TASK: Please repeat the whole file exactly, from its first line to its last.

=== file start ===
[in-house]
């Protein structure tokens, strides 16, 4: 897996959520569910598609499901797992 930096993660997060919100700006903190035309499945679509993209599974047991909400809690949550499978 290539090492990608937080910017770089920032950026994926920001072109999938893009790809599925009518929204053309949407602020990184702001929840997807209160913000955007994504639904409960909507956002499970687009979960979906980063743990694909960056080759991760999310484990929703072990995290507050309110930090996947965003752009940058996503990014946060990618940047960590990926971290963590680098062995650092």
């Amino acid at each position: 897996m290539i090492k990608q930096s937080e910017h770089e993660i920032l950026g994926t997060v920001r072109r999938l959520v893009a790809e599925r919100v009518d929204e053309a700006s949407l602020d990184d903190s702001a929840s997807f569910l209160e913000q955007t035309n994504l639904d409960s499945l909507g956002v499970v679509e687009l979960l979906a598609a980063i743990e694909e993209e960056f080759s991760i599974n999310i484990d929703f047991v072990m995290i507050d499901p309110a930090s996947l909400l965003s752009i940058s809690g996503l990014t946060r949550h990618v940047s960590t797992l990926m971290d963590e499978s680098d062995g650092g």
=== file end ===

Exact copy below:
[in-house]
């Protein structure tokens, strides 16, 4: 897996959520569910598609499901797992 930096993660997060919100700006903190035309499945679509993209599974047991909400809690949550499978 290539090492990608937080910017770089920032950026994926920001072109999938893009790809599925009518929204053309949407602020990184702001929840997807209160913000955007994504639904409960909507956002499970687009979960979906980063743990694909960056080759991760999310484990929703072990995290507050309110930090996947965003752009940058996503990014946060990618940047960590990926971290963590680098062995650092």
């Amino acid at each position: 897996m290539i090492k990608q930096s937080e910017h770089e993660i920032l950026g994926t997060v920001r072109r999938l959520v893009a790809e599925r919100v009518d929204e053309a700006s949407l602020d990184d903190s702001a929840s997807f569910l209160e913000q955007t035309n994504l639904d409960s499945l909507g956002v499970v679509e687009l979960l979906a598609a980063i743990e694909e993209e960056f080759s991760i599974n999310i484990d929703f047991v072990m995290i507050d499901p309110a930090s996947l909400l965003s752009i940058s809690g996503l990014t946060r949550h990618v940047s960590t797992l990926m971290d963590e499978s680098d062995g650092g």